Here is a New Year’s Day trivia question for you: What does Congress have in common with the Chicago Bears?
I’ll bet multiple answers come leaping to your mind all at once. In fact, this trivia question is one that does not have just one correct answer. Great answers include at least the following:
- Very Disappointing Performance: The Bears started the season an amazing 7-1, then managed to play their way out of a NFL playoff game spot… bitterly letting down all Bears’ fans. At the beginning of 2011, Congress had two major “must do” responsibilities – agree on a longer term solution to mounting (and unsustainable) deficit spending and agree on how to raise the U.S. “debt ceiling” so none of our global creditors would question our commitment to honor our obligations. As you’ll recall, they failed so miserably on both fronts that Standard & Poor’s lowered the U.S. “triple A” debt rating for the first time ever and they could only agree on a makeshift, temporary budget “fix” that postponed the “hard issues” until the beginning of 2013—ordaining the automatic start of tax increases and spending cuts that were so massive and cataclysmic that not even Congress could be so stupid and so incompetent that they wouldn’t find a way to stop them before January 1. That was the so-called “Fiscal Cliff”. Congress failed, since even the agreement the Senate came to was approved after December 31 – and the House has not yet acted on it.
- Failure to Uphold an Unparalleled Tradition: The Chicago Bears (and the tradition of George Halas, Red Grange, Sid Luckman, Dick Butkus, etc.) are the most venerable members of the NFL. Despite an outstanding defense and great special teams unit, recent Bears teams have not managed to reflect those “days of glory”. Nationally, millions of people around the world look up to the U.S. as history’s strongest economy, most innovative businesses, and greatest democracy. Unfortunately, in recent years the U.S. Congress has managed to fall so far short of the hallowed history of the past (Daniel Webster, Henry Clay, John Calhoun, Sam Rayburn, Tip O’Neill) that the world has come to look at our Congress in increasingly negative (even comical) terms. One small proof of Congress’ failure is found in the December 28 edition of The Blaze: “the current Congress has been so unproductive during its tenure that it will likely go down in history as the most unproductive in almost a lifetime.” www.theblaze.com/stories/surprised-current-u-s-congress-will-likely-go-d...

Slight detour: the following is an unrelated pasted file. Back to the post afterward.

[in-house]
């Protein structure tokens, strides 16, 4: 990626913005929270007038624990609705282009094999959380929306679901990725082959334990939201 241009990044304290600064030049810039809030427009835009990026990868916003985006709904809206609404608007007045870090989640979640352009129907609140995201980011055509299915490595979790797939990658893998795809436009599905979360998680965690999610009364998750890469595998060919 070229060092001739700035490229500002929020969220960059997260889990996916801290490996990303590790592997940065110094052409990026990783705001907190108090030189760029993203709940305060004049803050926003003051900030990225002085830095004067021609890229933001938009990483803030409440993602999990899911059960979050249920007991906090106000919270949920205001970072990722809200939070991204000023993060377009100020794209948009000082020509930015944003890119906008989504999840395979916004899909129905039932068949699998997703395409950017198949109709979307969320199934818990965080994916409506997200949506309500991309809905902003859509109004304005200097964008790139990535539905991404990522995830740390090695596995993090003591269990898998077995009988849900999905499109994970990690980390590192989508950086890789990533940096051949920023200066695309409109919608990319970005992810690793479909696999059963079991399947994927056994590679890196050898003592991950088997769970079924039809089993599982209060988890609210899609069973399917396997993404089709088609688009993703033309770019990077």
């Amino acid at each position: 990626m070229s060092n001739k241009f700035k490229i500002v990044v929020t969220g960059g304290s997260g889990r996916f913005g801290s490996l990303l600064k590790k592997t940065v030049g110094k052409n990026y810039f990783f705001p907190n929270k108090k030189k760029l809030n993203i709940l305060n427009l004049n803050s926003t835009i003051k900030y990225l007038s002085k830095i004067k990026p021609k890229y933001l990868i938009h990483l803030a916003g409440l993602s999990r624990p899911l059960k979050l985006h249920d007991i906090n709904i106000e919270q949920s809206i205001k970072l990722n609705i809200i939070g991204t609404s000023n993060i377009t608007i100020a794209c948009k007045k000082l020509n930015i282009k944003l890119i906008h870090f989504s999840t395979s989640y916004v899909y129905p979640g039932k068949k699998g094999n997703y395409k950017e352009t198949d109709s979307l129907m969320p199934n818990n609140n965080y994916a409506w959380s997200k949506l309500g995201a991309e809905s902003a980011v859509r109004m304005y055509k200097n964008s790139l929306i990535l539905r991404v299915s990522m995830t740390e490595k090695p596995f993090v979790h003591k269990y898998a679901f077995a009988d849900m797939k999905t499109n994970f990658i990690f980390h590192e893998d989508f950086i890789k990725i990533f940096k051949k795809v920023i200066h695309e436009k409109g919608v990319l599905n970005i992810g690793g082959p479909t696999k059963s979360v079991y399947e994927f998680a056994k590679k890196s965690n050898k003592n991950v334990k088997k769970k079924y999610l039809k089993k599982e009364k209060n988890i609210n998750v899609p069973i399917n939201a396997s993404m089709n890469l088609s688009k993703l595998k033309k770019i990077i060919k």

- Despite plenty of time, they’ve failed to “get it right”: Going into the past two seasons, even the most novice fan knew the Bears needed to beef up the offensive line. Having a “franchise quarterback” does no good if he spends too much time running for his life. Bears management never “got it”… or managed to put together a championship “O Line”. In similar fashion, world markets know the U.S. has a financial problem, economists know that increasing taxes is not an adequate solution, but neither side in Congress has had the courage to face up to the need for a responsible financial plan. The best they can manage is to keep postponing “reality”… only serving to allow the problem to grow bigger and bigger.
Despite these remarkable “things in common” (and many others) there is one overriding difference. The Chicago Bears have a budget that must be “lived within”. Our U.S. Congress acts as though it has no limits – be they budgetary (it doesn't even bother passing one anymore), procedural (such as the annual budget process), or deadlines (like the school troublemaker, it pushes deadlines all the time). Too bad that we don’t have the same option with Congress that the Bears used this week on Coach Lovie Smith!